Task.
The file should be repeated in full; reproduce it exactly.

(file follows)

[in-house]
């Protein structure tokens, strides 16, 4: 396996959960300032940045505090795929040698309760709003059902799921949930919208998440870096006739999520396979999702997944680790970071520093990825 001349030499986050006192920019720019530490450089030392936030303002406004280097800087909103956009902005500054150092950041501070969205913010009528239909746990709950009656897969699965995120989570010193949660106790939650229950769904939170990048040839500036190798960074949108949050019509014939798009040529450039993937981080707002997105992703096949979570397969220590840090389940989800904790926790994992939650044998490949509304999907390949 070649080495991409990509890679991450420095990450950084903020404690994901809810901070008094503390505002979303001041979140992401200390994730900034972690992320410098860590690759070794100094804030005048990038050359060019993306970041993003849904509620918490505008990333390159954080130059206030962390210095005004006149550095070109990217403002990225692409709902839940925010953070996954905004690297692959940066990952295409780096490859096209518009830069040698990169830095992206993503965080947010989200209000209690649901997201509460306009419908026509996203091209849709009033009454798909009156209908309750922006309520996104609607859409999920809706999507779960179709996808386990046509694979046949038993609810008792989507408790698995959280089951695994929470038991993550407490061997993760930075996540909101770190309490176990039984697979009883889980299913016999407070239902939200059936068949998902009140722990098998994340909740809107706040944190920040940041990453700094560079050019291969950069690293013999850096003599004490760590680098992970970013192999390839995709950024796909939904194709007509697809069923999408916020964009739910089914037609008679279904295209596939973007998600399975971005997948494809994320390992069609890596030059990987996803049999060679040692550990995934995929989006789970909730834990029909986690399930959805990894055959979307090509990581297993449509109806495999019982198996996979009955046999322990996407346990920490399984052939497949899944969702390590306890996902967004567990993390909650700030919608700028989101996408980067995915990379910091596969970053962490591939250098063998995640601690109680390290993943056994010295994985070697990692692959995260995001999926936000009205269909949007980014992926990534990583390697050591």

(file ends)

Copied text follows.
[in-house]
């Protein structure tokens, strides 16, 4: 396996959960300032940045505090795929040698309760709003059902799921949930919208998440870096006739999520396979999702997944680790970071520093990825 001349030499986050006192920019720019530490450089030392936030303002406004280097800087909103956009902005500054150092950041501070969205913010009528239909746990709950009656897969699965995120989570010193949660106790939650229950769904939170990048040839500036190798960074949108949050019509014939798009040529450039993937981080707002997105992703096949979570397969220590840090389940989800904790926790994992939650044998490949509304999907390949 070649080495991409990509890679991450420095990450950084903020404690994901809810901070008094503390505002979303001041979140992401200390994730900034972690992320410098860590690759070794100094804030005048990038050359060019993306970041993003849904509620918490505008990333390159954080130059206030962390210095005004006149550095070109990217403002990225692409709902839940925010953070996954905004690297692959940066990952295409780096490859096209518009830069040698990169830095992206993503965080947010989200209000209690649901997201509460306009419908026509996203091209849709009033009454798909009156209908309750922006309520996104609607859409999920809706999507779960179709996808386990046509694979046949038993609810008792989507408790698995959280089951695994929470038991993550407490061997993760930075996540909101770190309490176990039984697979009883889980299913016999407070239902939200059936068949998902009140722990098998994340909740809107706040944190920040940041990453700094560079050019291969950069690293013999850096003599004490760590680098992970970013192999390839995709950024796909939904194709007509697809069923999408916020964009739910089914037609008679279904295209596939973007998600399975971005997948494809994320390992069609890596030059990987996803049999060679040692550990995934995929989006789970909730834990029909986690399930959805990894055959979307090509990581297993449509109806495999019982198996996979009955046999322990996407346990920490399984052939497949899944969702390590306890996902967004567990993390909650700030919608700028989101996408980067995915990379910091596969970053962490591939250098063998995640601690109680390290993943056994010295994985070697990692692959995260995001999926936000009205269909949007980014992926990534990583390697050591």